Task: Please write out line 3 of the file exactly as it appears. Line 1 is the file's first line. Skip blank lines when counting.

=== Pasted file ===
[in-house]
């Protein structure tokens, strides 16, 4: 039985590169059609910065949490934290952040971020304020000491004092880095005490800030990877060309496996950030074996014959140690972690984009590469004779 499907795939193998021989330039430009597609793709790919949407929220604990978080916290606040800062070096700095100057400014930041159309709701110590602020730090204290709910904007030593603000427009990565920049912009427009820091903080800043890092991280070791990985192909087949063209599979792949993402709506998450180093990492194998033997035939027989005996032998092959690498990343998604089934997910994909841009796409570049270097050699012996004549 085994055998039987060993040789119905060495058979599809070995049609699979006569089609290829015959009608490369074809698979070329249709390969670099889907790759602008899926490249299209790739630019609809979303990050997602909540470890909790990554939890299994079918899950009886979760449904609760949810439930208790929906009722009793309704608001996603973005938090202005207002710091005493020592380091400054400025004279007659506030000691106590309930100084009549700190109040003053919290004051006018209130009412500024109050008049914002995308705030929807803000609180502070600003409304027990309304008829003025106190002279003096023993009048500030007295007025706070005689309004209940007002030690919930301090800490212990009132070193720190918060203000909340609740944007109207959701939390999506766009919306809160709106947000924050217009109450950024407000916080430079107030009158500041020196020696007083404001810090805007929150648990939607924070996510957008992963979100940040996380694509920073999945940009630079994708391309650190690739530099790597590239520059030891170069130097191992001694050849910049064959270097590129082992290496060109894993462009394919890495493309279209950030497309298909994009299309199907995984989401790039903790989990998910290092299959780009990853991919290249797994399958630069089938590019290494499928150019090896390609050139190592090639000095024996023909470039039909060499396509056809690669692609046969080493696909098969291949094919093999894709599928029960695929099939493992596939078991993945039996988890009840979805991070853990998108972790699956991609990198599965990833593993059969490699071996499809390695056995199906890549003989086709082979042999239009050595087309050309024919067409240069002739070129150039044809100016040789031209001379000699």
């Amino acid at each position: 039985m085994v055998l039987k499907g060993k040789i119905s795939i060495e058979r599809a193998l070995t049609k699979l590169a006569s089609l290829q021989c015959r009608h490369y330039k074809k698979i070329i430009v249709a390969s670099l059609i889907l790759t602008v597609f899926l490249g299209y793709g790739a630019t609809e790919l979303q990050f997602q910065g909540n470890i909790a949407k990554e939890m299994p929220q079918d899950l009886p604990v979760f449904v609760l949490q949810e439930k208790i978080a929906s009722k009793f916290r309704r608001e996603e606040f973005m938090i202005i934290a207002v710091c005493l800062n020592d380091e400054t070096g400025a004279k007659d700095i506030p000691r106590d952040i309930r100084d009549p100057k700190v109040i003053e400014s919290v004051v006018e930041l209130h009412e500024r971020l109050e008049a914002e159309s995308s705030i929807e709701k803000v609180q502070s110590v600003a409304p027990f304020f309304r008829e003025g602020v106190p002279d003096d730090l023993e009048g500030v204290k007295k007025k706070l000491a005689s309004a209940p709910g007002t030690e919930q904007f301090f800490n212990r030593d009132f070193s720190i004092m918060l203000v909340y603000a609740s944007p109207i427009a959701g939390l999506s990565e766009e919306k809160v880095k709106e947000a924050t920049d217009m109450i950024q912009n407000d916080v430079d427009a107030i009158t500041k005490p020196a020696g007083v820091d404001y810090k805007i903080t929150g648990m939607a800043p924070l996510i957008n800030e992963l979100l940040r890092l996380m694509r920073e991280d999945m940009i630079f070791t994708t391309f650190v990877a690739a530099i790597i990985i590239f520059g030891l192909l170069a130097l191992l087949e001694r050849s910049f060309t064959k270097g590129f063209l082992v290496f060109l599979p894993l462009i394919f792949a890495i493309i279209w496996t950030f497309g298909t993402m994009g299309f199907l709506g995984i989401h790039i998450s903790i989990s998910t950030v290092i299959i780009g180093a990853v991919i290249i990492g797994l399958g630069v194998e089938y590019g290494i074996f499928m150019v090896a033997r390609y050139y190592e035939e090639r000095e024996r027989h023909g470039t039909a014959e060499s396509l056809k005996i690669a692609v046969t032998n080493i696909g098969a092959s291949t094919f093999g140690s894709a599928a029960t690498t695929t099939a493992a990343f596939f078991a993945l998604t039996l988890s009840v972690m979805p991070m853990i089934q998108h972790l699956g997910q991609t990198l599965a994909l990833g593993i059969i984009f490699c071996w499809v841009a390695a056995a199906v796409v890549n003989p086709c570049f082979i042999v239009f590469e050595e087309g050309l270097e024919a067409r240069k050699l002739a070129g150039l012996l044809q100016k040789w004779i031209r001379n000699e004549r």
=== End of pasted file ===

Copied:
């Amino acid at each position: 039985m085994v055998l039987k499907g060993k040789i119905s795939i060495e058979r599809a193998l070995t049609k699979l590169a006569s089609l290829q021989c015959r009608h490369y330039k074809k698979i070329i430009v249709a390969s670099l059609i889907l790759t602008v597609f899926l490249g299209y793709g790739a630019t609809e790919l979303q990050f997602q910065g909540n470890i909790a949407k990554e939890m299994p929220q079918d899950l009886p604990v979760f449904v609760l949490q949810e439930k208790i978080a929906s009722k009793f916290r309704r608001e996603e606040f973005m938090i202005i934290a207002v710091c005493l800062n020592d380091e400054t070096g400025a004279k007659d700095i506030p000691r106590d952040i309930r100084d009549p100057k700190v109040i003053e400014s919290v004051v006018e930041l209130h009412e500024r971020l109050e008049a914002e159309s995308s705030i929807e709701k803000v609180q502070s110590v600003a409304p027990f304020f309304r008829e003025g602020v106190p002279d003096d730090l023993e009048g500030v204290k007295k007025k706070l000491a005689s309004a209940p709910g007002t030690e919930q904007f301090f800490n212990r030593d009132f070193s720190i004092m918060l203000v909340y603000a609740s944007p109207i427009a959701g939390l999506s990565e766009e919306k809160v880095k709106e947000a924050t920049d217009m109450i950024q912009n407000d916080v430079d427009a107030i009158t500041k005490p020196a020696g007083v820091d404001y810090k805007i903080t929150g648990m939607a800043p924070l996510i957008n800030e992963l979100l940040r890092l996380m694509r920073e991280d999945m940009i630079f070791t994708t391309f650190v990877a690739a530099i790597i990985i590239f520059g030891l192909l170069a130097l191992l087949e001694r050849s910049f060309t064959k270097g590129f063209l082992v290496f060109l599979p894993l462009i394919f792949a890495i493309i279209w496996t950030f497309g298909t993402m994009g299309f199907l709506g995984i989401h790039i998450s903790i989990s998910t950030v290092i299959i780009g180093a990853v991919i290249i990492g797994l399958g630069v194998e089938y590019g290494i074996f499928m150019v090896a033997r390609y050139y190592e035939e090639r000095e024996r027989h023909g470039t039909a014959e060499s396509l056809k005996i690669a692609v046969t032998n080493i696909g098969a092959s291949t094919f093999g140690s894709a599928a029960t690498t695929t099939a493992a990343f596939f078991a993945l998604t039996l988890s009840v972690m979805p991070m853990i089934q998108h972790l699956g997910q991609t990198l599965a994909l990833g593993i059969i984009f490699c071996w499809v841009a390695a056995a199906v796409v890549n003989p086709c570049f082979i042999v239009f590469e050595e087309g050309l270097e024919a067409r240069k050699l002739a070129g150039l012996l044809q100016k040789w004779i031209r001379n000699e004549r």